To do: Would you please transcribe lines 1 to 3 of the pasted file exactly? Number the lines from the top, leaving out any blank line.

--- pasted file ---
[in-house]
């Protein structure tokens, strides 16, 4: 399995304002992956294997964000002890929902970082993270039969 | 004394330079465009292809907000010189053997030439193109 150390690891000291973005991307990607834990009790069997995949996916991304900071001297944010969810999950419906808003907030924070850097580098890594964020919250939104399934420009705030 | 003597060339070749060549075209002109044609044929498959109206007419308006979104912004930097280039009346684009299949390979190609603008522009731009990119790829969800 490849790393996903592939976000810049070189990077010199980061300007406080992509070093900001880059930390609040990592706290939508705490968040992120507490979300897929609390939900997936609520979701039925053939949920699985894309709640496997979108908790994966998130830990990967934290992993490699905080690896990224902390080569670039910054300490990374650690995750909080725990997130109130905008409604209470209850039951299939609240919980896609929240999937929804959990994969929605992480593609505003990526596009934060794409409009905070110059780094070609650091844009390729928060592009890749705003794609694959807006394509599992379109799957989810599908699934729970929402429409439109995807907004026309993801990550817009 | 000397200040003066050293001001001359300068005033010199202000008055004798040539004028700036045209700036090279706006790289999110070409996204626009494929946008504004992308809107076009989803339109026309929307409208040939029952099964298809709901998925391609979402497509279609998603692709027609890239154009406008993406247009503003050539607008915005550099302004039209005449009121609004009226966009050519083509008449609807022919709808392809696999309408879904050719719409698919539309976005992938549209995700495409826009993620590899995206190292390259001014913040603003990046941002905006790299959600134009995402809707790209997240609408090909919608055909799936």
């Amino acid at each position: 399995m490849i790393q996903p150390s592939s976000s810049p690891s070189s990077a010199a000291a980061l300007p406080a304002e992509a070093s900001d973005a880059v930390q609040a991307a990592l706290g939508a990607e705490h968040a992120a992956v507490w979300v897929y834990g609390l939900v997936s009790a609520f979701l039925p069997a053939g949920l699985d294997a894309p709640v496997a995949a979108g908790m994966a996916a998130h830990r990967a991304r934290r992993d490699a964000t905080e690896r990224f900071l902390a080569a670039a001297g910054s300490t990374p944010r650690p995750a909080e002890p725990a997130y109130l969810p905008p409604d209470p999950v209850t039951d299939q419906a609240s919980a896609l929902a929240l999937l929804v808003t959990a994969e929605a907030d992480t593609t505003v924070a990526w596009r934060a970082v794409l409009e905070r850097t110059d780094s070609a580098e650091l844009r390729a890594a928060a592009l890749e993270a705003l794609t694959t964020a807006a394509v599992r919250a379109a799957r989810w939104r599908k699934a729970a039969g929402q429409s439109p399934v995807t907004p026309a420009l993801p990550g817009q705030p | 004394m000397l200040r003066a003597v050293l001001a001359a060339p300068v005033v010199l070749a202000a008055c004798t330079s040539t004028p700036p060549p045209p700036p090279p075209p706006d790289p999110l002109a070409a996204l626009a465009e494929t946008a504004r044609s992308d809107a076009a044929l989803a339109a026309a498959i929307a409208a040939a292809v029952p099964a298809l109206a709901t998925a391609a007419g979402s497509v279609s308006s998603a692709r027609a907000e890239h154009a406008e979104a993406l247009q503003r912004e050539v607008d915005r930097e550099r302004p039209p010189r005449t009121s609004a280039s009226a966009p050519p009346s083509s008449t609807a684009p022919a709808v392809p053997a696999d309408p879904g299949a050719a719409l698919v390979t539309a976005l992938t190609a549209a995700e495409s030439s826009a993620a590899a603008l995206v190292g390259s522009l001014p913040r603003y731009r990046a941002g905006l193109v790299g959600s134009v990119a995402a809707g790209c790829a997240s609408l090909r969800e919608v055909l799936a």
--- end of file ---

[in-house]
């Protein structure tokens, strides 16, 4: 399995304002992956294997964000002890929902970082993270039969 | 004394330079465009292809907000010189053997030439193109 150390690891000291973005991307990607834990009790069997995949996916991304900071001297944010969810999950419906808003907030924070850097580098890594964020919250939104399934420009705030 | 003597060339070749060549075209002109044609044929498959109206007419308006979104912004930097280039009346684009299949390979190609603008522009731009990119790829969800 490849790393996903592939976000810049070189990077010199980061300007406080992509070093900001880059930390609040990592706290939508705490968040992120507490979300897929609390939900997936609520979701039925053939949920699985894309709640496997979108908790994966998130830990990967934290992993490699905080690896990224902390080569670039910054300490990374650690995750909080725990997130109130905008409604209470209850039951299939609240919980896609929240999937929804959990994969929605992480593609505003990526596009934060794409409009905070110059780094070609650091844009390729928060592009890749705003794609694959807006394509599992379109799957989810599908699934729970929402429409439109995807907004026309993801990550817009 | 000397200040003066050293001001001359300068005033010199202000008055004798040539004028700036045209700036090279706006790289999110070409996204626009494929946008504004992308809107076009989803339109026309929307409208040939029952099964298809709901998925391609979402497509279609998603692709027609890239154009406008993406247009503003050539607008915005550099302004039209005449009121609004009226966009050519083509008449609807022919709808392809696999309408879904050719719409698919539309976005992938549209995700495409826009993620590899995206190292390259001014913040603003990046941002905006790299959600134009995402809707790209997240609408090909919608055909799936």
């Amino acid at each position: 399995m490849i790393q996903p150390s592939s976000s810049p690891s070189s990077a010199a000291a980061l300007p406080a304002e992509a070093s900001d973005a880059v930390q609040a991307a990592l706290g939508a990607e705490h968040a992120a992956v507490w979300v897929y834990g609390l939900v997936s009790a609520f979701l039925p069997a053939g949920l699985d294997a894309p709640v496997a995949a979108g908790m994966a996916a998130h830990r990967a991304r934290r992993d490699a964000t905080e690896r990224f900071l902390a080569a670039a001297g910054s300490t990374p944010r650690p995750a909080e002890p725990a997130y109130l969810p905008p409604d209470p999950v209850t039951d299939q419906a609240s919980a896609l929902a929240l999937l929804v808003t959990a994969e929605a907030d992480t593609t505003v924070a990526w596009r934060a970082v794409l409009e905070r850097t110059d780094s070609a580098e650091l844009r390729a890594a928060a592009l890749e993270a705003l794609t694959t964020a807006a394509v599992r919250a379109a799957r989810w939104r599908k699934a729970a039969g929402q429409s439109p399934v995807t907004p026309a420009l993801p990550g817009q705030p | 004394m000397l200040r003066a003597v050293l001001a001359a060339p300068v005033v010199l070749a202000a008055c004798t330079s040539t004028p700036p060549p045209p700036p090279p075209p706006d790289p999110l002109a070409a996204l626009a465009e494929t946008a504004r044609s992308d809107a076009a044929l989803a339109a026309a498959i929307a409208a040939a292809v029952p099964a298809l109206a709901t998925a391609a007419g979402s497509v279609s308006s998603a692709r027609a907000e890239h154009a406008e979104a993406l247009q503003r912004e050539v607008d915005r930097e550099r302004p039209p010189r005449t009121s609004a280039s009226a966009p050519p009346s083509s008449t609807a684009p022919a709808v392809p053997a696999d309408p879904g299949a050719a719409l698919v390979t539309a976005l992938t190609a549209a995700e495409s030439s826009a993620a590899a603008l995206v190292g390259s522009l001014p913040r603003y731009r990046a941002g905006l193109v790299g959600s134009v990119a995402a809707g790209c790829a997240s609408l090909r969800e919608v055909l799936a």